Last week I had an odd conversation… why shouldn’t you just melt ice instead of simply breaking it.
The way a typical icebreaker works is that it rides up on top of the ice then uses its weight to bear down on the underlying ice to shatter it. What this does is to create lanes for other, less armored, ships to pass.
His idea was to simply melt the ice.
So, let us look at this problem.
For a fuel
Normally, when using a fuel, you have energy loss when converting that to useful work. Let’s say that you have no such issues; 100% of the chemical energy will be used to melt ice.
Further, let’s assume that we have ice at 0ºC. The funny thing about ice is that it has an abnormally high enthalpy of fusion — the amount of energy used to melt or reform ice. It happens to be 333.5 KJ/l.
Basically, if you do the math of 35.8/333.5 you get 107.3. A liter of gasoline can melt 107.3 liters of water ice. (Ok, almost, the density of water ice is slightly less than liquid water by ~ 4%.) I’m going to round this to 100, we’ve already made plenty of allowances with the 100% efficiency… but you can add 7% if you really want.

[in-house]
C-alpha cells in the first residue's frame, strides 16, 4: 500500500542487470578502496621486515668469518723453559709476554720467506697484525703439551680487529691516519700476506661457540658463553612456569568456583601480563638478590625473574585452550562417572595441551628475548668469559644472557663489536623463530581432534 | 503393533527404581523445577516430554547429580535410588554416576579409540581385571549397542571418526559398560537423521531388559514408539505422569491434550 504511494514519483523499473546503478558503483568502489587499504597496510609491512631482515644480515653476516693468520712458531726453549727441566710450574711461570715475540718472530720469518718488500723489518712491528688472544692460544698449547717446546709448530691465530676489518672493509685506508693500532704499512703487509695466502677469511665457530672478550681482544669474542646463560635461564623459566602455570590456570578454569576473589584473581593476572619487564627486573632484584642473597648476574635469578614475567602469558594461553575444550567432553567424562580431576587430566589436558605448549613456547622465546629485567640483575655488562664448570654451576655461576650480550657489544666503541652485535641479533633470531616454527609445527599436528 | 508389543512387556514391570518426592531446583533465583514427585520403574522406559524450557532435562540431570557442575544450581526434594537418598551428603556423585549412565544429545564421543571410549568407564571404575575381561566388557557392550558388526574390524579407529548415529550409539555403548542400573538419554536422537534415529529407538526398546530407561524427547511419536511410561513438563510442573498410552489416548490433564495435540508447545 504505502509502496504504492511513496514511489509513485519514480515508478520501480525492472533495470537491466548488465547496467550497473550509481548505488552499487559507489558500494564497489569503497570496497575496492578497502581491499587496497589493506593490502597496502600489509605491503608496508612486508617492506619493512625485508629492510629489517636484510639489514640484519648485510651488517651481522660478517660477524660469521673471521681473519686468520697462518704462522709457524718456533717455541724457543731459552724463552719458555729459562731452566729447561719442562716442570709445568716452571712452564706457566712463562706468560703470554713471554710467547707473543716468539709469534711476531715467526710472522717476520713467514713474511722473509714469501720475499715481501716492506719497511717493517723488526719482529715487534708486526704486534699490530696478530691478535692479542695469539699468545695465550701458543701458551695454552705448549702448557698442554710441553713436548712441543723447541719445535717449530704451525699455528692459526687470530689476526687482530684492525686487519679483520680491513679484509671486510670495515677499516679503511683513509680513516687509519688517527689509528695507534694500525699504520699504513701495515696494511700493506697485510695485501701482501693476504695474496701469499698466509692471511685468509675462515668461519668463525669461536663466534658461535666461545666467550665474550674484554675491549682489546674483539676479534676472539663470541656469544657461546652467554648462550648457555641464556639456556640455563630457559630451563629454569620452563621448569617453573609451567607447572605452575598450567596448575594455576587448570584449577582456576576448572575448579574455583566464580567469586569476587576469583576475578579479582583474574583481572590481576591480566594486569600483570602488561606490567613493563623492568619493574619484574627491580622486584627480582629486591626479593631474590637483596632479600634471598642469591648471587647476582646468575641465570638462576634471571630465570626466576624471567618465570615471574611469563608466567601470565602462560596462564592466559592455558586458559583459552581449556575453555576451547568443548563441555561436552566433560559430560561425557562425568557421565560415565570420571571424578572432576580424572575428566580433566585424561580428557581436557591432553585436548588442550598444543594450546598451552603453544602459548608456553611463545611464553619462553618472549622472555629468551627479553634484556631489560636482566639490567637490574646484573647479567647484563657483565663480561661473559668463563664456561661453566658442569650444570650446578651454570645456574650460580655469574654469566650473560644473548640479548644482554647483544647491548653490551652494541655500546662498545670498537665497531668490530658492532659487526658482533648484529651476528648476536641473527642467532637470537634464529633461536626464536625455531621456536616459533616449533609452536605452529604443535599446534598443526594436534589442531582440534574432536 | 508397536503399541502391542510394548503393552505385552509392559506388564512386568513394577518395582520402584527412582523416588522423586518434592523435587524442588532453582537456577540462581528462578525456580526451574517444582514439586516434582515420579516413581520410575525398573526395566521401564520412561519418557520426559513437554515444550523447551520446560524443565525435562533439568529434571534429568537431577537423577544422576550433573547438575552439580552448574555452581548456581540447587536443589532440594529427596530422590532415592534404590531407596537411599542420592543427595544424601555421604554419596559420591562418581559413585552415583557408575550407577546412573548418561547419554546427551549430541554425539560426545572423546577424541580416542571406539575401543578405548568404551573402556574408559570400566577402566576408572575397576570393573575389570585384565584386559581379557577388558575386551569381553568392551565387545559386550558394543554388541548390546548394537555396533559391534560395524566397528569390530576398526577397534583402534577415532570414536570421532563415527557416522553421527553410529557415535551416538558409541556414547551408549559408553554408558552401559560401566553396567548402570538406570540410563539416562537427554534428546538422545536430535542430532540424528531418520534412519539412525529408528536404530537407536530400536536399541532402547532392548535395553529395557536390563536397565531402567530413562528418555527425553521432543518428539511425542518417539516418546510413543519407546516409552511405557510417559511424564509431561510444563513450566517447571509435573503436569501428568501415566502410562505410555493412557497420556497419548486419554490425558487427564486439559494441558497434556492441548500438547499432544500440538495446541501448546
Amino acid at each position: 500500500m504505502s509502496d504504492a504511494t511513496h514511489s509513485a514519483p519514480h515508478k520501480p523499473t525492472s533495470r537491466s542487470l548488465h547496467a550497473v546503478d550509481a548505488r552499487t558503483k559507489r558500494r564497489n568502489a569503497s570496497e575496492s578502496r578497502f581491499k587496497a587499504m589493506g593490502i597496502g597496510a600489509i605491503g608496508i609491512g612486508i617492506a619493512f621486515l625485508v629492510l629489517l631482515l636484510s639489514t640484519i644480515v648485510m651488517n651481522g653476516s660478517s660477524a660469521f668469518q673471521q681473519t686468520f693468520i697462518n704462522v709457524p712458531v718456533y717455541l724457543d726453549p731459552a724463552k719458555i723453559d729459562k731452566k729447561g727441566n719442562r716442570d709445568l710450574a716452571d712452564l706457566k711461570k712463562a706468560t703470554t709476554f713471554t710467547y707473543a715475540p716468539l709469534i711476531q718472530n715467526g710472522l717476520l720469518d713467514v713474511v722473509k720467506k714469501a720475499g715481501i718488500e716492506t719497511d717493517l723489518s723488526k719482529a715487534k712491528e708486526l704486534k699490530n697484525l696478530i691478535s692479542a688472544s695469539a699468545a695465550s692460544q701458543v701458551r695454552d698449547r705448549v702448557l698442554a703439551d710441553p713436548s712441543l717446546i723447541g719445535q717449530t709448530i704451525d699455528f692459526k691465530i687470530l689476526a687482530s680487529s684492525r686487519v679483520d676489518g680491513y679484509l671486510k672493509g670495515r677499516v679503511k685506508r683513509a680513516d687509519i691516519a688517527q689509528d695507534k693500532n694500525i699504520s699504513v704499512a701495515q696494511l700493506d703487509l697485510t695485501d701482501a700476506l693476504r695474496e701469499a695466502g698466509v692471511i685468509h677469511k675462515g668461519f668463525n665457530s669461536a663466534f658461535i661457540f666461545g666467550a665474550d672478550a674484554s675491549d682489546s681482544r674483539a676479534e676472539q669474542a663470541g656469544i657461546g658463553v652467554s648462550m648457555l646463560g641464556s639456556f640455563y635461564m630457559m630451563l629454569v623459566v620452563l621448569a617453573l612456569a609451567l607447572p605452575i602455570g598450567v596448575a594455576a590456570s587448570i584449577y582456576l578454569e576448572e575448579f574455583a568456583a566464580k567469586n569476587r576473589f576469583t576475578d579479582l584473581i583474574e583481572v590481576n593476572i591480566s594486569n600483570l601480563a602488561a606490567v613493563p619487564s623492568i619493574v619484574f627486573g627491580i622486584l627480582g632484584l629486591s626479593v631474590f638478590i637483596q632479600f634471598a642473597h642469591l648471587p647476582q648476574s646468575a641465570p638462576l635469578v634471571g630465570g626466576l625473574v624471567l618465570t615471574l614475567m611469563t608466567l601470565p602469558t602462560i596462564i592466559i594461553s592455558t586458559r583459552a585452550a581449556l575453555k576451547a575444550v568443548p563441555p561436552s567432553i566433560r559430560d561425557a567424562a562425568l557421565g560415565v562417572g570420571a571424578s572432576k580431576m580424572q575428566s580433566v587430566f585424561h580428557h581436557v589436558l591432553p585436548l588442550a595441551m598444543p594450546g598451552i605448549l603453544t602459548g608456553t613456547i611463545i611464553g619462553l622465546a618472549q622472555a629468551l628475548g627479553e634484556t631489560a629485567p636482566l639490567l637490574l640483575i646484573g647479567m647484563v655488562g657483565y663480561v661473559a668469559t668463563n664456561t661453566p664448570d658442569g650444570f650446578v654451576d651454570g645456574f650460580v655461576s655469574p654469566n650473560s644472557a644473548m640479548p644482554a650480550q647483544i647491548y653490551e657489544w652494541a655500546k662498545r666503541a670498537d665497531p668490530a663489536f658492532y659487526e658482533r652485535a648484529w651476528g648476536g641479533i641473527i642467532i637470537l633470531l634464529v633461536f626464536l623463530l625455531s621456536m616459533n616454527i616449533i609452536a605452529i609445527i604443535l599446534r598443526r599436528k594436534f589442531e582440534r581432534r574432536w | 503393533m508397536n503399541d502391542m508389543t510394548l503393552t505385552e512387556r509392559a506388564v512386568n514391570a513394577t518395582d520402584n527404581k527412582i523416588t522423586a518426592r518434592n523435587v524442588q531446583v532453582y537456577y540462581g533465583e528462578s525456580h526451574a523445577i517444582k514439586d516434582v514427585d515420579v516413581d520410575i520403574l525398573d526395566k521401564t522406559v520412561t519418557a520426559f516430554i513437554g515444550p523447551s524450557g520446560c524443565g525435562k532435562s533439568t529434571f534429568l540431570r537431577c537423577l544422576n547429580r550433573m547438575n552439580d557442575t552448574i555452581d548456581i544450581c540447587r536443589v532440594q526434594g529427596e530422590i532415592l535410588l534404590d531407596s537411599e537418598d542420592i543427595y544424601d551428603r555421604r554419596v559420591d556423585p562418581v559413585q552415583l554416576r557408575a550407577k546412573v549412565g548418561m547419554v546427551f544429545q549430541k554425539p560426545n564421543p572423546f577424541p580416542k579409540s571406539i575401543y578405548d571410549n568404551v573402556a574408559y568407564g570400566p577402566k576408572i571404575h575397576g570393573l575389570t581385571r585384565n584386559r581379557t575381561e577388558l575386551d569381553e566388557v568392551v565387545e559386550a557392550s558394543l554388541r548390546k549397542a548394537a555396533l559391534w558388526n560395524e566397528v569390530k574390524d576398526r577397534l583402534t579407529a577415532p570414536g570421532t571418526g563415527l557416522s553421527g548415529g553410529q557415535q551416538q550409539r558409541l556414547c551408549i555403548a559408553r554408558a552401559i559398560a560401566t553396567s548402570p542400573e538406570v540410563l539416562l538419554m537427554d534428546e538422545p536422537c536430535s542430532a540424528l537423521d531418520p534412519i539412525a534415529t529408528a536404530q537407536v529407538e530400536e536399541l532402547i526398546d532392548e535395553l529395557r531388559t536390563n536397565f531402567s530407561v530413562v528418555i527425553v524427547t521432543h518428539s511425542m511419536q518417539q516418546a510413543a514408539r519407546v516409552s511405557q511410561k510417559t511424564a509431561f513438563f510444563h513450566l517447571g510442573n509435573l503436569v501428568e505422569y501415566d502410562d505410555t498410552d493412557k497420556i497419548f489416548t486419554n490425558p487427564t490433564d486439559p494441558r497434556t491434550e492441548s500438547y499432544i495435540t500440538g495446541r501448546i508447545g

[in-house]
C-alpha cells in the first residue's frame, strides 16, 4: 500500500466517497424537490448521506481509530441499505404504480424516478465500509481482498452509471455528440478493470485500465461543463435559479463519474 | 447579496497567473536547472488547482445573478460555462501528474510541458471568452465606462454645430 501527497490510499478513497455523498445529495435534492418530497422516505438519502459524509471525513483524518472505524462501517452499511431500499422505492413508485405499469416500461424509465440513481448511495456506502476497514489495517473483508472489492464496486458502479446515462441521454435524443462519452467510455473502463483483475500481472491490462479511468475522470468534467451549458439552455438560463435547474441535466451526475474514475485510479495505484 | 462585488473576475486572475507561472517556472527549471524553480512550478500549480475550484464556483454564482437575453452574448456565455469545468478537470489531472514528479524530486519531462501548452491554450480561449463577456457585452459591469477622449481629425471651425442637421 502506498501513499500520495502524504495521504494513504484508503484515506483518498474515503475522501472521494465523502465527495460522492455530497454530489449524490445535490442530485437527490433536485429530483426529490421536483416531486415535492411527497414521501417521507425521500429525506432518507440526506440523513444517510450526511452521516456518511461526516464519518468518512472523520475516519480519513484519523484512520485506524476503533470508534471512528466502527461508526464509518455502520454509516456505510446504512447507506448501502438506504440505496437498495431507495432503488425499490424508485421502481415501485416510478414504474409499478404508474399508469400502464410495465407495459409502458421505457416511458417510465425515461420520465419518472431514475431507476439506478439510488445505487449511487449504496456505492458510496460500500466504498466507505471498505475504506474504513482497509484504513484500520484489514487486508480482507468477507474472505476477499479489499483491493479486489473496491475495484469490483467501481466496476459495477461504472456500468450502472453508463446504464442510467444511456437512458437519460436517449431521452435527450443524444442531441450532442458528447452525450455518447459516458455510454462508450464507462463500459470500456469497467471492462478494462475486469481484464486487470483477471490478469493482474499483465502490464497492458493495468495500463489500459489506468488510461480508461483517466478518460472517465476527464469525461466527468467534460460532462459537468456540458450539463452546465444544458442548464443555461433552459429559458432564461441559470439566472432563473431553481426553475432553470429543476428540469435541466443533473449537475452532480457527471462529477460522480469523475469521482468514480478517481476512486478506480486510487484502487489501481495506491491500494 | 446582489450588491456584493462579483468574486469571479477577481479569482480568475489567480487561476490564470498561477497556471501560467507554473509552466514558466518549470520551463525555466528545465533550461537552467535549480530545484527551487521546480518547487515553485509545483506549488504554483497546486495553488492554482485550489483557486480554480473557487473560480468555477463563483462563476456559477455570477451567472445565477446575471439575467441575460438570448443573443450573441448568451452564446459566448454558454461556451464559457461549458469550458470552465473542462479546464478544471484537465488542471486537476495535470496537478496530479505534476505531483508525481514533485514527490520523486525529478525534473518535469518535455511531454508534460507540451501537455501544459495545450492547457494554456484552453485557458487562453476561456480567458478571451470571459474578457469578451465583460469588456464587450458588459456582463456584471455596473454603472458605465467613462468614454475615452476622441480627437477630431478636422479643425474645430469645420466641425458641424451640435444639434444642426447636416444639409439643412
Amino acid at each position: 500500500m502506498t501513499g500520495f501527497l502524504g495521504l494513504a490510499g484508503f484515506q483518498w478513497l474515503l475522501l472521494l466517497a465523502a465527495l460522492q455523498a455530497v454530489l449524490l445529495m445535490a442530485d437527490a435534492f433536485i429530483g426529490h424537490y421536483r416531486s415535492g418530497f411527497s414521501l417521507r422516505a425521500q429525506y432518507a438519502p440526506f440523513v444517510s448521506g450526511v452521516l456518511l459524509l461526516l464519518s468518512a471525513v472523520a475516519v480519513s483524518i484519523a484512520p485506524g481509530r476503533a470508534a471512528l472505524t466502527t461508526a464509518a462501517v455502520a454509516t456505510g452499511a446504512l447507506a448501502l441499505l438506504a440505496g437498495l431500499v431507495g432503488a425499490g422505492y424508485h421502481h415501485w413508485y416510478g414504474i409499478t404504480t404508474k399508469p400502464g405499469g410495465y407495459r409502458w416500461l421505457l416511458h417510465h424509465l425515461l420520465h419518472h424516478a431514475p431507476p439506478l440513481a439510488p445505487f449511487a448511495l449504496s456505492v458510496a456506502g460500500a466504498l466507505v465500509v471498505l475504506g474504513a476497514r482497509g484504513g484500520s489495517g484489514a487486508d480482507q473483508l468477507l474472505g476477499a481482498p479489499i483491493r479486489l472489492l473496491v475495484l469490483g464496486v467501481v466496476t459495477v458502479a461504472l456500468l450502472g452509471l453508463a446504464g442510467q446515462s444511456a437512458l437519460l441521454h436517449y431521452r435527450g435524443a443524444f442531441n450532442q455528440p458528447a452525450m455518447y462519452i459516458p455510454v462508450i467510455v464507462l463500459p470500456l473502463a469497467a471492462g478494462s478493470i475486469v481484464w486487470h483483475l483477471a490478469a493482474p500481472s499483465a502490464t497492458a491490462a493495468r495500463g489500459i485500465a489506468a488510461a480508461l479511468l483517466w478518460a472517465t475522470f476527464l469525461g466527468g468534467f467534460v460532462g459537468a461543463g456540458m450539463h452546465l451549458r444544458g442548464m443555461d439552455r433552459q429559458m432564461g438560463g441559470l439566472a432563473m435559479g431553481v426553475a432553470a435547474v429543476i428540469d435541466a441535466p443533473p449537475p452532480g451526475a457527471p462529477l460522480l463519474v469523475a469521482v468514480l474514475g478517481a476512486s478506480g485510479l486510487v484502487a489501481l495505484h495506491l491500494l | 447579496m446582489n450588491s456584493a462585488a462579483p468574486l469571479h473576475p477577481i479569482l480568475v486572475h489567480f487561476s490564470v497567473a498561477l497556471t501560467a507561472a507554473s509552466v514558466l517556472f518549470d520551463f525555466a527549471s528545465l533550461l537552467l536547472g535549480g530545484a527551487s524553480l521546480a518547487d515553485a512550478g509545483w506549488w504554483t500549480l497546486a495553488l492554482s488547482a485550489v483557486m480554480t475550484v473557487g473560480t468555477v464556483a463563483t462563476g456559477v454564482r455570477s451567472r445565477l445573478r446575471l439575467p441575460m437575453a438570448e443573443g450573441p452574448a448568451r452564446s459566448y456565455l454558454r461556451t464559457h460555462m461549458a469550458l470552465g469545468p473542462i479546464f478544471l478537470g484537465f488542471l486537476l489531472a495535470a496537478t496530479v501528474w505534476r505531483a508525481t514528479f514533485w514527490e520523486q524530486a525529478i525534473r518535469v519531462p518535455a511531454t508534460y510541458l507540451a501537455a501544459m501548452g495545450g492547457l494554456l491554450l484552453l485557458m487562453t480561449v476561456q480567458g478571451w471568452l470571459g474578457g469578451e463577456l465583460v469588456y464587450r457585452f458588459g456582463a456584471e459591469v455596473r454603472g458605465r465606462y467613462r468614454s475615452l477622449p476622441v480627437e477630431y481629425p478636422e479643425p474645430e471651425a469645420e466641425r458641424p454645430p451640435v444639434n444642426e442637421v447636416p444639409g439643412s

Now let’s consider an ice-melting ship. It needs to melt a path at least as wide as itself, otherwise, it won’t move forward.
So, you have a 100:1 ratio of melting ice to fuel.
If you have an ice sheet 1m thick, you would need 1cm worth of fuel to melt a
If the ship is 100m long, roughly the length of a football field, that had 10m of
With 100,000l of fuel, you could only melt 100km of ice. That’s 100l/km to do the work, or 0.024 mpg.
That is why just just break the ice.
And this is the best case scenario with no losses, no propulsion, no friction, nothing. Hell, this doesn’t even include a ship that holds the fuel or melting